The System of Doctor Tarr and Professor Fether

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"The System of Doctor Tarr and Professor Fether"
Author Edgar Allan Poe
Country United States
Language English
Genre(s) Comedy
Short story
Published in Graham's Magazine
Media type Print (Periodical)
Publication date 1845

"The System of Doctor Tarr and Professor Fether" is a dark comedy short story by the American author Edgar Allan Poe.

Plot summary

The story follows an unnamed narrator who visits a mental institution in southern France (more accurately, a "Maison de Santé") known for a revolutionary new method of treating mental illnesses called the "system of soothing". A companion with whom he is travelling knows Monsieur Maillard, the originator of the system, and makes introductions before leaving the narrator. The narrator is shocked to learn that the "system of soothing" has recently been abandoned. He questions this, as he has heard of its success and popularity, but Maillard tells him to "believe nothing you hear, and only one half that you see".

The narrator tours the grounds of the hospital and is invited to dinner, where he is joined by twenty-five to thirty other people and a large, lavish spread of food. The other guests are dressed somewhat oddly: though their clothes are well-made, they do not seem to fit the people very well. Most of them are female and are "bedecked with a profusion of jewelry, such as rings, bracelets and earrings, and wore their bosoms and arms shamefully bare". The table and the room are decorated with an excess of lit candles wherever it is possible to find a place for them. Dinner is also accompanied by musicians playing "fiddles, fifes, trombones and a drum", and though they seem to entertain all the others present, the narrator likens the music to horrible noises (at one point even mentioning the torture and execution device known as the brazen bull). The narrator says that there is much of the "bizarre" about everything at the dinner.

Conversation as they eat focuses on the patients they have been treating. They demonstrate for the narrator the strange behavior they have witnessed, including patients who thought themselves a teapot, a donkey, cheese, champagne, a frog, snuff tobacco, a pumpkin, and others. Maillard occasionally tries to calm them down, and the narrator seems very concerned by their behavior and passionate imitations.

He then learns that this staff has replaced the system of soothing with a much stricter system, which Maillard says is based on the work of a "Doctor Tarr" and a "Professor Fether". The narrator says he is not familiar with their work, to the astonishment of the others. It is finally explained why the previous system was abandoned: one "singular" incident, Maillard says, occurred when the patients, granted a large amount of liberty around the house, overthrew their doctors and nurses, usurped their positions, and locked them up as lunatics. These lunatics were led by a man who claimed to have invented a better method of treating mental illness, and who allowed no visitors except for "a very stupid-looking young gentleman of whom he had no reason to be afraid". The narrator asks how the hospital staff rebelled and returned things to order. Just then, loud noises are heard and the hospital staff breaks from their confines. It is revealed that the dinner guests are, in fact, the patients, who have just recently taken over. As part of their uprising, the inmates treated the staff to tarring and feathering. The keepers now put the real patients, including Monsieur Maillard (who had once been the superintendent before going mad himself), back in their cells, while the narrator admits that he has yet to find any of the works of Dr. "Tarr" and Professor "Fether".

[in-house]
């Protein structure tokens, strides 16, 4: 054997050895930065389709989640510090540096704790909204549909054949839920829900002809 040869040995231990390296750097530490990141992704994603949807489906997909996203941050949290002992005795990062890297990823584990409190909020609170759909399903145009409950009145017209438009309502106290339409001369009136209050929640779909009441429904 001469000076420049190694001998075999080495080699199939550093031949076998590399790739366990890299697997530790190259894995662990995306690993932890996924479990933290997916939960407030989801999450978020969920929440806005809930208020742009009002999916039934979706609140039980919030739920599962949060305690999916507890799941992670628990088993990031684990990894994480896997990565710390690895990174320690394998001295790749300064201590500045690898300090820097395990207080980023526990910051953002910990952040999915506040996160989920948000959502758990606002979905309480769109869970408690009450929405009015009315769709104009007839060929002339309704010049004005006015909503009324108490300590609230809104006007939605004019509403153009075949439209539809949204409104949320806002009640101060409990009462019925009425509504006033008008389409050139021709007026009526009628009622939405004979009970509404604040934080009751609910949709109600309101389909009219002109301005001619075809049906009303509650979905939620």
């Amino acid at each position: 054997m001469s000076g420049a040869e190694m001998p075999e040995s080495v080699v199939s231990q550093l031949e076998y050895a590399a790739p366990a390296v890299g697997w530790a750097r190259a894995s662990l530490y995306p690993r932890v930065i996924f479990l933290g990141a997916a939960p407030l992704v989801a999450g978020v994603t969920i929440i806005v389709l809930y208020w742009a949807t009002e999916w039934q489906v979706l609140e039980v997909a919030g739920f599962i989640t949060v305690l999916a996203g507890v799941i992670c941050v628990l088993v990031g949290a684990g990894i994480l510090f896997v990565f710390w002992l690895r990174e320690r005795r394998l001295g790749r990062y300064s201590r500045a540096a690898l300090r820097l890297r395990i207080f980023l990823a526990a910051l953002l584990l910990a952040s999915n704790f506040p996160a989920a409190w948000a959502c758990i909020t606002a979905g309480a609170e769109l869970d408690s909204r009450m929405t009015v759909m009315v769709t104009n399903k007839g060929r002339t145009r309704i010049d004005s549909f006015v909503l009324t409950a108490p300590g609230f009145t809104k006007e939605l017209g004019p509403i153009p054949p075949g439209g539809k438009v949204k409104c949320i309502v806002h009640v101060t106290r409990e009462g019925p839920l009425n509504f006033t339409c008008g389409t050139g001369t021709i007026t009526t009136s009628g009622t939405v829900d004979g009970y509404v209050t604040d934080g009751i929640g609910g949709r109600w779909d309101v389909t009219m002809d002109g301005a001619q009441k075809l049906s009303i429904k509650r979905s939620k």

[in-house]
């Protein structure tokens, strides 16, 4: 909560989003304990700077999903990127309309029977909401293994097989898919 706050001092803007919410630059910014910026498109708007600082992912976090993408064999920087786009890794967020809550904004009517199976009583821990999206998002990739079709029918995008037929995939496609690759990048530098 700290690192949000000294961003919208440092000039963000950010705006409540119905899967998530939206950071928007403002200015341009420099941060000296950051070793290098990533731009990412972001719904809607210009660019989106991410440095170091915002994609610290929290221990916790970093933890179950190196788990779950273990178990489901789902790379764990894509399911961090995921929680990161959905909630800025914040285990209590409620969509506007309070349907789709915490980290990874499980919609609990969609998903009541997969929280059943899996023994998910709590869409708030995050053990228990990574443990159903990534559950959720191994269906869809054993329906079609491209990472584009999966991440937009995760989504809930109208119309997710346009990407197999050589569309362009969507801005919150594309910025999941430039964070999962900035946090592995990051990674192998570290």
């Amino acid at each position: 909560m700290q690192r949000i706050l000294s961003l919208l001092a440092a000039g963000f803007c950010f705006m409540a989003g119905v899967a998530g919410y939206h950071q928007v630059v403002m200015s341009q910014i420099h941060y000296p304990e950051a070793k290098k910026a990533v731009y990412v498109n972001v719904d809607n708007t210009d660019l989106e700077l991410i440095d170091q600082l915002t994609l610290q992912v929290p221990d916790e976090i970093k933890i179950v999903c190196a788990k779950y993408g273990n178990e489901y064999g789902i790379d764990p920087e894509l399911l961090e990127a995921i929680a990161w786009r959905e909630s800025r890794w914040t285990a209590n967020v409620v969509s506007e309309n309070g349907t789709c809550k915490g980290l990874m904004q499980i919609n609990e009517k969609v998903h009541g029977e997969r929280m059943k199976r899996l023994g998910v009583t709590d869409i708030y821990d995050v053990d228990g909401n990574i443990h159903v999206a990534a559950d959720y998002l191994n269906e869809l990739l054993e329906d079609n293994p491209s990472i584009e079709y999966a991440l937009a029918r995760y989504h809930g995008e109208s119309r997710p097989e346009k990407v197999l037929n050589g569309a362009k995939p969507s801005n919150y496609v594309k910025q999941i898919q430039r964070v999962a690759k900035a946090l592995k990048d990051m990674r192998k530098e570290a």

The "system of soothing"

Monsieur Maillard's system avoids all punishments and does not confine its patients. They are granted a great deal of freedom and are not forced to wear hospital gowns, but instead are "permitted to roam about the house and grounds in the ordinary apparel of persons in right mind". The doctors have "humored" their patients by never contradicting their fantasies or hallucinations. For example, if a man thinks he is a chicken, doctors treat him as a chicken, giving him corn to eat. The system is apparently very popular. Monsieur Maillard says that all the "Maisons de Santé" in France have adopted it. The narrator remarks that after the patient revolt is crushed, the soothing system is reinstated at the asylum he has visited, though modified in certain ways that are intended to reform it.

Historical background

At the time this story was written, the care of the insane was a significant political issue in the United States. People were calling for asylum reform because the mentally ill were being treated as prisoners, while increased acquittals due to the insanity defense were criticized for allowing criminals to avoid punishment.[1]

Publication history

"The System of Doctor Tarr and Professor Fether" was held by editors for several months before being published in Graham's Magazine for November 1845.[2]


See also

  • O alienista, a satiric novella by Machado de Assis about an asylum


  1. Cleman, John. "Irresistible Impulses: Edgar Allan Poe and the Insanity Defense", in Bloom's BioCritiques: Edgar Allan Poe, edited by Harold Bloom. Philadelphia: Chelsea House Publishers, 2001. pp. 66–67 ISBN 0-7910-6173-6
  2. Quinn, Arthur Hobson. Edgar Allan Poe: A Critical Biography. Baltimore: The Johns Hopkins University Press, 1998. p. 469. ISBN 0-8018-5730-9
  3. Kate Beckinsale in Talks for Edgar Allan Poe Adaptation ‘Eliza Graves’

External links